Hays / CIPS Salary Guide Out Now – and Wisdom from the CIPS CEO

Last week, the 2019 Hays / CIPS Procurement Salary Guide report was launched (in the very pleasant setting of the Cap Gemini conference suite, on the 8th floor of their Holborn viaduct office – great views, somewhat dominated by cranes, as the London building boom continues! - we are told).

By all accounts there were around 70 CIPS members there to hear Scott Dance of recruitment firm Hays announce the headlines from the report, which is based on an extensive survey conducted in late 2018 with over 3000 respondents. But there were also good presentations from Malcolm Harrison, CIPS CEO (see picture), John Glen, CIPS economist and Elysia McCaffrey, Deputy Head of the Government Equalities Office.

The report has just been published and you can request a copy here, so we were asked not to give away too many of the details. But let’s just say it appears to be good news for the procurement profession in terms of salary trends. Well, good news for individuals, but perhaps less so for organisations trying to find and attract good candidates! The war for talent is likely to continue, we predict. And one other interesting headline – it appears that the “gender pay gap” might be narrowing in the profession, but there are still some major discrepancies at the more senior end of the scale.

We were fortunate to have our frient and ex colleague - Peter Smith - there as our internal sleuth - here's what he reported:

Glen is a regular speaker at events such as e-World so we won’t get into his messages too much here – he talked about the UK as a high-employment, low-productivity economy, a conundrum that clearly has positives and negatives, and he sees skills shortages continuing. And McCaffrey was very good – she is passionate about her topic, the gender pay gap, but she is also analytical. That’s important because unless we understand the different elements that lead to the gap, they won’t be resolved.

So, there are issues ranging from pure equal pay failings (i.e. a man and a woman doing the same job but not being paid the same), to much more complex issues around the perception of whether certain jobs are “suitable” for women, or the tendency for women not to negotiate so hard for salary increases. And did you know that there’s hard evidence that if you only have one woman on a shortlist for a job, they almost never get it? Have two, and the situation dramatically changes.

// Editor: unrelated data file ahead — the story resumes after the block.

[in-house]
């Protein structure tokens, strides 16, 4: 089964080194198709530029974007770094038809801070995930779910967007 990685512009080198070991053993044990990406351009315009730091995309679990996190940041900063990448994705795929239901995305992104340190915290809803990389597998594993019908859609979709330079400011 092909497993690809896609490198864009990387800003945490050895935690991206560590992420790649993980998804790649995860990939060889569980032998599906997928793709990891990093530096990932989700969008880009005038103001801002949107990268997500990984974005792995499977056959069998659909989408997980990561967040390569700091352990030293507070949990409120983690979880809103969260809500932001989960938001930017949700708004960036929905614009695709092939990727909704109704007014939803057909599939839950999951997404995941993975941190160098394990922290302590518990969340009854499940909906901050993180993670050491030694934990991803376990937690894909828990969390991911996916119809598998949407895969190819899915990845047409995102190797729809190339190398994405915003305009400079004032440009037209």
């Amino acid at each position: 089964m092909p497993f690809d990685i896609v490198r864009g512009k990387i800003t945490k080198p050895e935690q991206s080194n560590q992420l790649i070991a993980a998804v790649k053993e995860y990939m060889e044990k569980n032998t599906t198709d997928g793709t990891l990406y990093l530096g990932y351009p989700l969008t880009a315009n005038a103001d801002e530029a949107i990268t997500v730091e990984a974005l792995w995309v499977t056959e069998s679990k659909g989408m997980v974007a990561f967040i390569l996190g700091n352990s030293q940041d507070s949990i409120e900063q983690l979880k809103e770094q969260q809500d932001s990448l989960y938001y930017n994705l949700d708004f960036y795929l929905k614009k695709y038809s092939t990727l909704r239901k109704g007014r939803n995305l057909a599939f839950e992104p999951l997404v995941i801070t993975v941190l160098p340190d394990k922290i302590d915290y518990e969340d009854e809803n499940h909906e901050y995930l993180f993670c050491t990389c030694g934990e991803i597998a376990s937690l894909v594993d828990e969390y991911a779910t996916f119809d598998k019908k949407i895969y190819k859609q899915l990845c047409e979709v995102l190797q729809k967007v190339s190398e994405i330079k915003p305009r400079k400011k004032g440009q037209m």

But back to Harrison, who gave a short but powerful presentation. He started out in procurement, held serious CPO roles, but has also worked as a CEO prior to his CIPS appointment (with Rexam and of course Crown Commercial Service), and he’s also had stints in HR and operations. So given that experience, he’s worth listening to when he talks about skills and careers.

He talked about the opportunities for procurement in a world where supply chain issues now include modern slavery, provenance, ethics … but we still have to deliver value and security of supply, of course. That makes our jobs more challenging, more important and more stimulating too. He talked about the skills and experience that will be needed for procurement professionals to succeed in the future, including the emerging soft skills, now seen as key, such as emotional intelligence and “cognitive flexibility” (that was a new one for me!).

He finished though with a series of ten personal observations – pieces of advice really – based on his own experience, which I found particularly interesting.  Some were not unexpected: “deliver and build a reputation for delivery,” but others are more thought provoking. How about “balance confidence with humility?”  That’s not a word (humility) we hear often, and of course we want our teams to act with confidence, but Harrison also urges that we should realise that we’re not always right, we need to listen to others and show that humility when appropriate.

He also says that “influence is more important than position” – I think that is increasingly true, as organisations become more fluid and agile to respond to the pace of change, although I’m less sure it applies across the public sector!

The presentations were followed by a Q&A, with some further debate on a number of topics, including what procurement leaders can do to support women reaching more senior roles. That was followed by networking and some of the best tempura prawns I’ve had in a long time – so thanks to Cap Gemini and Hays (and CIPS of course) for an interesting, worthwhile and useful couple of hours.

 

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